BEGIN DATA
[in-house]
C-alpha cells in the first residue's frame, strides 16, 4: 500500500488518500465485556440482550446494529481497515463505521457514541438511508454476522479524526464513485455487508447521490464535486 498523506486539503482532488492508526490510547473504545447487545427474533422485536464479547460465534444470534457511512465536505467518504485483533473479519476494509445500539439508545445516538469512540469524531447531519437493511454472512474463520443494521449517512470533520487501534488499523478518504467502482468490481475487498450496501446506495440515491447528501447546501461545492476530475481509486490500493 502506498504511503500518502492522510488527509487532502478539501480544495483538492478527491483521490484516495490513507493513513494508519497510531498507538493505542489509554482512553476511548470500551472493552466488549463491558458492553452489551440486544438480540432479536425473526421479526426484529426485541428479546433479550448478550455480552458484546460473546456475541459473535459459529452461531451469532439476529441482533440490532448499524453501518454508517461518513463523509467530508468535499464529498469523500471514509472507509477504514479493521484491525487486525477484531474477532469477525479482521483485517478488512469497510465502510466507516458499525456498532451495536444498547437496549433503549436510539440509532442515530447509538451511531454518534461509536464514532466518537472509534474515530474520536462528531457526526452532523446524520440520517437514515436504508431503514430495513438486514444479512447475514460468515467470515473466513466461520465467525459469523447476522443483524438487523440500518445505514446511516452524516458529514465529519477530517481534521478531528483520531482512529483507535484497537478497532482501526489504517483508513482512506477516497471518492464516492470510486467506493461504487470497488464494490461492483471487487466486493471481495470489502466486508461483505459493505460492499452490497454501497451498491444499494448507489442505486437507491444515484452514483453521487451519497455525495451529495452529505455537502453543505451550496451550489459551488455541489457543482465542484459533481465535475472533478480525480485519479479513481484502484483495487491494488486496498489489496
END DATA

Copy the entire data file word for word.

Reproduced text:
[in-house]
C-alpha cells in the first residue's frame, strides 16, 4: 500500500488518500465485556440482550446494529481497515463505521457514541438511508454476522479524526464513485455487508447521490464535486 498523506486539503482532488492508526490510547473504545447487545427474533422485536464479547460465534444470534457511512465536505467518504485483533473479519476494509445500539439508545445516538469512540469524531447531519437493511454472512474463520443494521449517512470533520487501534488499523478518504467502482468490481475487498450496501446506495440515491447528501447546501461545492476530475481509486490500493 502506498504511503500518502492522510488527509487532502478539501480544495483538492478527491483521490484516495490513507493513513494508519497510531498507538493505542489509554482512553476511548470500551472493552466488549463491558458492553452489551440486544438480540432479536425473526421479526426484529426485541428479546433479550448478550455480552458484546460473546456475541459473535459459529452461531451469532439476529441482533440490532448499524453501518454508517461518513463523509467530508468535499464529498469523500471514509472507509477504514479493521484491525487486525477484531474477532469477525479482521483485517478488512469497510465502510466507516458499525456498532451495536444498547437496549433503549436510539440509532442515530447509538451511531454518534461509536464514532466518537472509534474515530474520536462528531457526526452532523446524520440520517437514515436504508431503514430495513438486514444479512447475514460468515467470515473466513466461520465467525459469523447476522443483524438487523440500518445505514446511516452524516458529514465529519477530517481534521478531528483520531482512529483507535484497537478497532482501526489504517483508513482512506477516497471518492464516492470510486467506493461504487470497488464494490461492483471487487466486493471481495470489502466486508461483505459493505460492499452490497454501497451498491444499494448507489442505486437507491444515484452514483453521487451519497455525495451529495452529505455537502453543505451550496451550489459551488455541489457543482465542484459533481465535475472533478480525480485519479479513481484502484483495487491494488486496498489489496